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i have validating a clothes size field, and want it to accept only numbers and specific "words" like S, M, XL, XXL etc. But i am unsure how to add the words to the pattern. For example, i want it to match something like "2, 5, 23, S, XXXL" which are valid sizes, but not random combinations of letters like "2X3, SLX"

Ok since people are not suggesting regexp solutions i guess i should say that this is part of a larger method of validation which uses regexp. For convenience and code consistency i want to do this with regexp.


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Which language ? – Rndm Jul 29 '12 at 17:30
up vote 1 down vote accepted

If they're a known set of values, I am not sure a regex is the best way to do it. But here is one regex that is basically a brute-force match of your values, each with a \b (word boundary) anchor

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your solution sounds interesting however, i need to validate if a string contains only numbers and certain words, not match these individually. i need to match the string as a whole – Leandro Zhuzhi Jul 29 '12 at 18:37

Sorry for not giving you a straight answer. regexp might be overkill in your case. A solution without it could, depending on your needs, be more maintainable.

I don't know which language you use so I will just pick one randomly. You could treat it as a piece of pseudo code.


function isValidSize($size) {
    $validSizeTags = array("S", "M", "XL", "XXL");
    $minimumSize = 2;
    $maximumSize = 23;

    if(ctype_digit(strval($size))) { // explanation for not using is_numeric/is_int below
        if($size >= $minimumSize && $size <= $maxiumSize) {
            return true;
    } else if(in_array($size, $validSizeTags)) {
        return true;
    } else {
        return false;

$size = "XS";
$isValid = isValidSize($size); // true

$size = 23;
$isValid = isValidSize($size); // true

$size = "23";
$isValid = isValidSize($size); // true, is_int would return false here

$size = 50;
$isValid = isValidSize($size); // false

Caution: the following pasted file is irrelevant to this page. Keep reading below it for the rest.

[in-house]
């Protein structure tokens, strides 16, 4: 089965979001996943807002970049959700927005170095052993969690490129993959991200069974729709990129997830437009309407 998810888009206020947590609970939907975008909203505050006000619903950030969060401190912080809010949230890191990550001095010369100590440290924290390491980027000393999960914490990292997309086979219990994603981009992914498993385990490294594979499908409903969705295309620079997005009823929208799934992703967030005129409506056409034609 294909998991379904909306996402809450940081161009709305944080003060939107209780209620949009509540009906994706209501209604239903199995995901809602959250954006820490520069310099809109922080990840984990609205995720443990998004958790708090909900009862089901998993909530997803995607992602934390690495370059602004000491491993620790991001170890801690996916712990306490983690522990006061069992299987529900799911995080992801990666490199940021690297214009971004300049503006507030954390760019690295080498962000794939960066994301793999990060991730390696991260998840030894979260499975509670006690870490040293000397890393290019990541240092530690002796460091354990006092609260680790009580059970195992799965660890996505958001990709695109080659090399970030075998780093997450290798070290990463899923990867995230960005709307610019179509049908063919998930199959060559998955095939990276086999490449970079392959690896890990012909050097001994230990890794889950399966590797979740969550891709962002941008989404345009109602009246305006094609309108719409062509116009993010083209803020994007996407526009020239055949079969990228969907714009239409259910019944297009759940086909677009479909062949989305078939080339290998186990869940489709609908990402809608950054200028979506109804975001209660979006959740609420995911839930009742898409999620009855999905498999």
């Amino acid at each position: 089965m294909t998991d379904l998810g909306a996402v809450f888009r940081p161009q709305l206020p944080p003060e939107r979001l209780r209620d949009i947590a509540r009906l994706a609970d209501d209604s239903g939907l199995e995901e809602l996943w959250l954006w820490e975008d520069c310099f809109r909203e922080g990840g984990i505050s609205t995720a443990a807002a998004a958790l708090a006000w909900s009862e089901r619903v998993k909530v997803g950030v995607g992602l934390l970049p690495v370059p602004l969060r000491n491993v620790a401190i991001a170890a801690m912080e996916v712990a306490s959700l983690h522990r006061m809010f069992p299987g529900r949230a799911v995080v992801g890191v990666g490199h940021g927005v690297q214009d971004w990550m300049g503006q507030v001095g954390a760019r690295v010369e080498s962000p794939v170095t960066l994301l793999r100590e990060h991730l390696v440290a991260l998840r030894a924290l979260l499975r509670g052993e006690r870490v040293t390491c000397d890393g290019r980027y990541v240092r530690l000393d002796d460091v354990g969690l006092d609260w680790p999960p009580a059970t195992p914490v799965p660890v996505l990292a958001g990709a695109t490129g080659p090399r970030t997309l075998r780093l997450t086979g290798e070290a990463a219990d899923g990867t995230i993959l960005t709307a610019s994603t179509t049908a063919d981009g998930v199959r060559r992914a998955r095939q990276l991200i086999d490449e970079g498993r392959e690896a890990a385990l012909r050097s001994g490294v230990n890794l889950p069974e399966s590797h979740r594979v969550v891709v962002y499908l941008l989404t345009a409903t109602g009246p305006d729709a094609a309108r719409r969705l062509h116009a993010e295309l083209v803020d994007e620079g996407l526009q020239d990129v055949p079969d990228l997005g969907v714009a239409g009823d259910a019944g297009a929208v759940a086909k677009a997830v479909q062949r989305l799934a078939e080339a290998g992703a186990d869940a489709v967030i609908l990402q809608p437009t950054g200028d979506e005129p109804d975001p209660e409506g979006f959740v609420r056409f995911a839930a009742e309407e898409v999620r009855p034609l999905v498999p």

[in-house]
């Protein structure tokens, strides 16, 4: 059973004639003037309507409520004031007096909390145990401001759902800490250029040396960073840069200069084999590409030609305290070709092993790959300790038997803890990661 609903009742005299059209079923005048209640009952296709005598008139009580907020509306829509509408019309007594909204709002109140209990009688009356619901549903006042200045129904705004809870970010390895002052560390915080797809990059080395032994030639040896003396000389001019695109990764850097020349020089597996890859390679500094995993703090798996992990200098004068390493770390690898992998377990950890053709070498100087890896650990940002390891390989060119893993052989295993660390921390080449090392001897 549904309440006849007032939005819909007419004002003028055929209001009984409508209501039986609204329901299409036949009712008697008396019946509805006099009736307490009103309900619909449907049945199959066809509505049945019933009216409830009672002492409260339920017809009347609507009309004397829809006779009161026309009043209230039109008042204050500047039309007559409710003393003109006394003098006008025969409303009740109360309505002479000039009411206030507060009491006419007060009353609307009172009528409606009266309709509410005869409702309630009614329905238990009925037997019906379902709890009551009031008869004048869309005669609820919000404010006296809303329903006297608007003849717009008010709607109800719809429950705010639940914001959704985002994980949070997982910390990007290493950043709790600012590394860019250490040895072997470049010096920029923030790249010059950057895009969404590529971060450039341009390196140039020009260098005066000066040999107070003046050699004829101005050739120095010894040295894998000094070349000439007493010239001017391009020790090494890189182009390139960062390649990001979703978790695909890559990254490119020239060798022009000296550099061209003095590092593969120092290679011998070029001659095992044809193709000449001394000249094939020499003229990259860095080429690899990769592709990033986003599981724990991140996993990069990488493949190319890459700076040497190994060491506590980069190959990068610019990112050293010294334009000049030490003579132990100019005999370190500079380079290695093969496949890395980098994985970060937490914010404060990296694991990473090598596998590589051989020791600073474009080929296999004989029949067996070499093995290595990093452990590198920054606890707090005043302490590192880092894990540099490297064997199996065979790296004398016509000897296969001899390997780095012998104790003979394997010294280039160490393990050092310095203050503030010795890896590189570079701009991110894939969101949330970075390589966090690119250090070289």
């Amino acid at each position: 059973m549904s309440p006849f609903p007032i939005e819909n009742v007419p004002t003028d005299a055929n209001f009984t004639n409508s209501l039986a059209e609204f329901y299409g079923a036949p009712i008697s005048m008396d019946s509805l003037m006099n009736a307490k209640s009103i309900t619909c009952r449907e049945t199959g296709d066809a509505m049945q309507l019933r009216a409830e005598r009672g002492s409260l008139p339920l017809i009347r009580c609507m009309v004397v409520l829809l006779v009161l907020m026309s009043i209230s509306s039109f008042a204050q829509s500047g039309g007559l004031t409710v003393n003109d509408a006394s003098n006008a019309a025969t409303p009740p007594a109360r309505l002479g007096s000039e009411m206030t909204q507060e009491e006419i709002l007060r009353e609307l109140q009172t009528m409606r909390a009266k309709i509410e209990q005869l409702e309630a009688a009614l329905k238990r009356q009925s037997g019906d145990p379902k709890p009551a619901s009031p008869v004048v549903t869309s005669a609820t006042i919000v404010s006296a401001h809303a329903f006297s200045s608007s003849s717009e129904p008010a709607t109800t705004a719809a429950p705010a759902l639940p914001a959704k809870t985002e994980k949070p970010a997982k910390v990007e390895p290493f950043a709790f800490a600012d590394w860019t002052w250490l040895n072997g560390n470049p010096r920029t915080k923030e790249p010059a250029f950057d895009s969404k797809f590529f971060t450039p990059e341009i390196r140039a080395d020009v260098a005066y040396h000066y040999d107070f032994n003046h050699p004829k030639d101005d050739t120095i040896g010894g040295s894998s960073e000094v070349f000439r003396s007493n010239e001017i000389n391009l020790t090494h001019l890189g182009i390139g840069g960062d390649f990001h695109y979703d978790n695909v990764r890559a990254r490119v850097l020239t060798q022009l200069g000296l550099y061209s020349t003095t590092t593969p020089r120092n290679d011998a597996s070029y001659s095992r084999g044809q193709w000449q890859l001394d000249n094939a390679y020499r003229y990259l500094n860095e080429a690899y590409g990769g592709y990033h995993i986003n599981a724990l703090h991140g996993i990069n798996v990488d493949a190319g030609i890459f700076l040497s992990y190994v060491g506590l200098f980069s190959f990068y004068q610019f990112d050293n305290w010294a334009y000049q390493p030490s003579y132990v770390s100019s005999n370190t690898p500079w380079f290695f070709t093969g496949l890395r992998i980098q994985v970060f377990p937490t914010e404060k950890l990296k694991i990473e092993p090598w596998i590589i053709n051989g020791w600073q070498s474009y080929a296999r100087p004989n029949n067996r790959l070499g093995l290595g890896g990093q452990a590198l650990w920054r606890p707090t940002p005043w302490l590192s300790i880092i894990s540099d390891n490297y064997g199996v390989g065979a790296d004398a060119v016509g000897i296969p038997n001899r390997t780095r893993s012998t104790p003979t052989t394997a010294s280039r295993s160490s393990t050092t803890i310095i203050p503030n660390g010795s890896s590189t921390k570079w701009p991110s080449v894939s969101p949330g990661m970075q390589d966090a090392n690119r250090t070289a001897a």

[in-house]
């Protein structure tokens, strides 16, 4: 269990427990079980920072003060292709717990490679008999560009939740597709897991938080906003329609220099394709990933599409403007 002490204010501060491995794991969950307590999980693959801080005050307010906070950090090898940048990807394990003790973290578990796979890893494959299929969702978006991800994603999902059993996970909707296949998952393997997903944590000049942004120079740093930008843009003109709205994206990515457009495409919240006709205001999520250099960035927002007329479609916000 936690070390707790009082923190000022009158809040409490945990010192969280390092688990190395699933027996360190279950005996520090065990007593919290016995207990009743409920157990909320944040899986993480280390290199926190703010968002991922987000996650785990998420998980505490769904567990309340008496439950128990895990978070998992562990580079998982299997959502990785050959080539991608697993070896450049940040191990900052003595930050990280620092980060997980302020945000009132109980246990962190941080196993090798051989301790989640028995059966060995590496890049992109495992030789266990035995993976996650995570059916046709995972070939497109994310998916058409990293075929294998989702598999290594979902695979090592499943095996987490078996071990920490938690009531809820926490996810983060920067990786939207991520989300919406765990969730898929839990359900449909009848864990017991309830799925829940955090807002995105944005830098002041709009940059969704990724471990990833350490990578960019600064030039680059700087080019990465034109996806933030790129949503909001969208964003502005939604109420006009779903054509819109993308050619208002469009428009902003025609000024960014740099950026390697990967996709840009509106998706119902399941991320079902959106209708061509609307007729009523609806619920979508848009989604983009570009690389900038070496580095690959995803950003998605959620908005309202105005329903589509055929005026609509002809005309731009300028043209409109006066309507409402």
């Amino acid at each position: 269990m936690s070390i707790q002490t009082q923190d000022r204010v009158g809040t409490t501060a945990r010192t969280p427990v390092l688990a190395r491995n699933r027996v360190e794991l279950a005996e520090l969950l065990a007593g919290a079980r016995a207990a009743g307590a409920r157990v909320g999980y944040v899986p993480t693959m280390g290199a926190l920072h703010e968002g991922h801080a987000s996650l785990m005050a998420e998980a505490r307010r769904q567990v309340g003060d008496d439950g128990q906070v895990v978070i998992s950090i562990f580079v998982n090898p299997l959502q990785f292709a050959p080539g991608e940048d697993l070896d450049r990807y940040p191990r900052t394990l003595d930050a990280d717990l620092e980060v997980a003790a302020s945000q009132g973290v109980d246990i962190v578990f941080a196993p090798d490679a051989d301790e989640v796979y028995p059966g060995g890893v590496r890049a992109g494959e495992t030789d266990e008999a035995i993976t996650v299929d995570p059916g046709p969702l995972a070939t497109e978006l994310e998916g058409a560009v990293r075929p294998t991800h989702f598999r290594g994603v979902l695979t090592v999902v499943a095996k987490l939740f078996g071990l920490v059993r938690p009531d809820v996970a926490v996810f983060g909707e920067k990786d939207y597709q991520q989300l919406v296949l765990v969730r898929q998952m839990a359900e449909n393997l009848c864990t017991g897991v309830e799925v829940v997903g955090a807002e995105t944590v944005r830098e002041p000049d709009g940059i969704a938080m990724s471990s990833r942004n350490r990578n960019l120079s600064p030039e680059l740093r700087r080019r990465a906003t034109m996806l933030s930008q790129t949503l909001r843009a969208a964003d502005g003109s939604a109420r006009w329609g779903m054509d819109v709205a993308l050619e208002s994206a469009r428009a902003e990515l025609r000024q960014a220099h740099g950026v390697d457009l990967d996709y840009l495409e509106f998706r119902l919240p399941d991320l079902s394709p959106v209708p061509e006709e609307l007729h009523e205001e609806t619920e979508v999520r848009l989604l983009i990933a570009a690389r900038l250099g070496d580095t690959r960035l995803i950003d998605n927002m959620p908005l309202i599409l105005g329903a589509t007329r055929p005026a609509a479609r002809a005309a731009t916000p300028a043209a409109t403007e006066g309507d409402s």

$size = 15.5; 
$isValid = isValidSize($size); // false, is_numeric would return true here

$size = "diadjsa";
$isValid = isValidSize($size); // false

(The reason for using ctype_digit(strval($size)) instead of is_int or is_numeric is that the first one will only return true for real integers, not strings like "15". And the second one will return true for all numeric values not just integers. ctype_digit will however return true for strings containing numeric characters, but return false for integers. So we convert the value to a string using strval before sending it to ctype_digits. Welcome to the world of PHP.)

With this logic in place you can easily inject validSizeTags, maximumSize and minimumSize from a configuration file or a database where you store all valid sizes for this specific product. That would get much messier using regular expressions.

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the thing is that i already have a validation system in place, and for code consistency i'd like to use that. it uses regular expressions. i just need some sort of pattern to use in there – Leandro Zhuzhi Jul 29 '12 at 18:29
Sure. Consistency is key, especially if you are able to share the validation rules between the backend and frontend. – Charlie Rudenstål Jul 29 '12 at 18:35

Here is an example in JavaScript:

var patt = /^(?:\d{1,2}|X{0,3}[SML])$/i;

patt.test("2");     // true
patt.test("23");    // true
patt.test("XXXL");  // true
patt.test("S");     // true
patt.test("SLX");   // false
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i want to match a string that will contain multiple words though, not match them 1 by 1. and the order of them can vary – Leandro Zhuzhi Jul 29 '12 at 18:23
if the string looks like "2, 5, 23, S, XXXL" then you you can use a regex like /^((?:\d{1,2}|X{0,3}[SML])(,\s|$))+$/i – mabbas Jul 29 '12 at 19:59

Use Array Membership Instead of Regular Expressions

Some problems are easier to deal with by using a different approach to representing your data. While regular expressions can be powerful, you might be better off with an array membership test if you are primarily interested in well-defined fixed values. For example, using Ruby:

sizes = %w[2 5 23 S XXXL].map(&:upcase)

size = 'XXXL'
sizes.include? size.to_s.upcase  # => true

size = 'XL'
sizes.include? size.to_s.upcase  # => false
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seeing as it is being harder than i had thought, i am thinking to store the individual matched values in an array and match those individually against accepted values. i will use something like


and store the matches in the array

then i will check each array element against [0-9]+ and s|m|l|xl|xxl and if it matches any of these, it's valid. maybe there is a better way but i can't dwell on this for too long

thanks for your help

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This will accept the alternatives one or more times, separated by whitespace or punctuation. It should be easy enough to expand the separator character class if you think you need to.

^([Xx]{0,3}[SsMmLl]|[0-9]+)([ ,:;-]+([Xx]{0,3}[SsMmLl]))*$

If you can interpolate the accepted pattern into a string before using it as a regex, you can reduce the code duplication.

This is a regular egrep pattern. Regex dialects differ between languages, so you might need to tweak something in order to adapt it to your language of choice (PHP? It's good form to include this information in the question).

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